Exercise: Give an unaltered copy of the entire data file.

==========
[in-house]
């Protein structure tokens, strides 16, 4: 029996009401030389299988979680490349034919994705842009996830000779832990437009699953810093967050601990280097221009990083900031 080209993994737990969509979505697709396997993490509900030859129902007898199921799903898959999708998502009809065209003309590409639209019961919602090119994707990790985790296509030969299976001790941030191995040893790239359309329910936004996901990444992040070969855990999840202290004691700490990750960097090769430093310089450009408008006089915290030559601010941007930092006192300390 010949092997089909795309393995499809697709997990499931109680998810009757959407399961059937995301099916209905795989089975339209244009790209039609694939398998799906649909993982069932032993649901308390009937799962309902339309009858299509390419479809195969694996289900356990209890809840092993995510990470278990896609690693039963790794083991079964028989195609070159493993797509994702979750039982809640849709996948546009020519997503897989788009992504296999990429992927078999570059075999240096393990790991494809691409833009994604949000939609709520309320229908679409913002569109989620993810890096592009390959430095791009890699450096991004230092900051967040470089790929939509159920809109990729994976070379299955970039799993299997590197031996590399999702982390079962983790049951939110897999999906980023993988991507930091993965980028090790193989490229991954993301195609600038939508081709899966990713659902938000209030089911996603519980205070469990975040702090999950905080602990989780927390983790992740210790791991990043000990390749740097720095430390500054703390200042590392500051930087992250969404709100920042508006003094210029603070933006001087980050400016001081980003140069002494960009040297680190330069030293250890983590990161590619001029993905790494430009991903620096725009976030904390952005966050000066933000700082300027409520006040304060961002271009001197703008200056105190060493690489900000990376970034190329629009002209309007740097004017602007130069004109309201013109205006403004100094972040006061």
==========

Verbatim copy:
[in-house]
């Protein structure tokens, strides 16, 4: 029996009401030389299988979680490349034919994705842009996830000779832990437009699953810093967050601990280097221009990083900031 080209993994737990969509979505697709396997993490509900030859129902007898199921799903898959999708998502009809065209003309590409639209019961919602090119994707990790985790296509030969299976001790941030191995040893790239359309329910936004996901990444992040070969855990999840202290004691700490990750960097090769430093310089450009408008006089915290030559601010941007930092006192300390 010949092997089909795309393995499809697709997990499931109680998810009757959407399961059937995301099916209905795989089975339209244009790209039609694939398998799906649909993982069932032993649901308390009937799962309902339309009858299509390419479809195969694996289900356990209890809840092993995510990470278990896609690693039963790794083991079964028989195609070159493993797509994702979750039982809640849709996948546009020519997503897989788009992504296999990429992927078999570059075999240096393990790991494809691409833009994604949000939609709520309320229908679409913002569109989620993810890096592009390959430095791009890699450096991004230092900051967040470089790929939509159920809109990729994976070379299955970039799993299997590197031996590399999702982390079962983790049951939110897999999906980023993988991507930091993965980028090790193989490229991954993301195609600038939508081709899966990713659902938000209030089911996603519980205070469990975040702090999950905080602990989780927390983790992740210790791991990043000990390749740097720095430390500054703390200042590392500051930087992250969404709100920042508006003094210029603070933006001087980050400016001081980003140069002494960009040297680190330069030293250890983590990161590619001029993905790494430009991903620096725009976030904390952005966050000066933000700082300027409520006040304060961002271009001197703008200056105190060493690489900000990376970034190329629009002209309007740097004017602007130069004109309201013109205006403004100094972040006061």